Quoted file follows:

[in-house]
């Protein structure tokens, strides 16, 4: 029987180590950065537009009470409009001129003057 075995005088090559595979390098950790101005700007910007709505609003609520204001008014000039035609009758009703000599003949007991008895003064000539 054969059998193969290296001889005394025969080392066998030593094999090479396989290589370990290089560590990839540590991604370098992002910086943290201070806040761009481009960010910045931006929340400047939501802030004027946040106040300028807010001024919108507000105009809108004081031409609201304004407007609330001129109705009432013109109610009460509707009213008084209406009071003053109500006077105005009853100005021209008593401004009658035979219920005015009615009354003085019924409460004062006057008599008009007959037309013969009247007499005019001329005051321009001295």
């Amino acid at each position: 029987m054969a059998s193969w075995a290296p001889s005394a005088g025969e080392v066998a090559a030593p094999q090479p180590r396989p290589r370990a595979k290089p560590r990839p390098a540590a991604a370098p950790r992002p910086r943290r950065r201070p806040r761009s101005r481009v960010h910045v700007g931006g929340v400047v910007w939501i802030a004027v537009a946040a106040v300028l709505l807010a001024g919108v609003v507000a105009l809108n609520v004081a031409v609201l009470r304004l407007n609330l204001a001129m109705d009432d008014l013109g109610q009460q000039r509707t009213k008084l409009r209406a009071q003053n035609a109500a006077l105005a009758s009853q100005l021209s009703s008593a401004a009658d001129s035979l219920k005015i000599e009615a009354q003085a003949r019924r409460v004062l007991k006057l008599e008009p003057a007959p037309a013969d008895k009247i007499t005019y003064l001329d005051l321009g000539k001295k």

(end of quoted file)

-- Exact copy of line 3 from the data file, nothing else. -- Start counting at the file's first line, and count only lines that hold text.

């Amino acid at each position: 029987m054969a059998s193969w075995a290296p001889s005394a005088g025969e080392v066998a090559a030593p094999q090479p180590r396989p290589r370990a595979k290089p560590r990839p390098a540590a991604a370098p950790r992002p910086r943290r950065r201070p806040r761009s101005r481009v960010h910045v700007g931006g929340v400047v910007w939501i802030a004027v537009a946040a106040v300028l709505l807010a001024g919108v609003v507000a105009l809108n609520v004081a031409v609201l009470r304004l407007n609330l204001a001129m109705d009432d008014l013109g109610q009460q000039r509707t009213k008084l409009r209406a009071q003053n035609a109500a006077l105005a009758s009853q100005l021209s009703s008593a401004a009658d001129s035979l219920k005015i000599e009615a009354q003085a003949r019924r409460v004062l007991k006057l008599e008009p003057a007959p037309a013969d008895k009247i007499t005019y003064l001329d005051l321009g000539k001295k």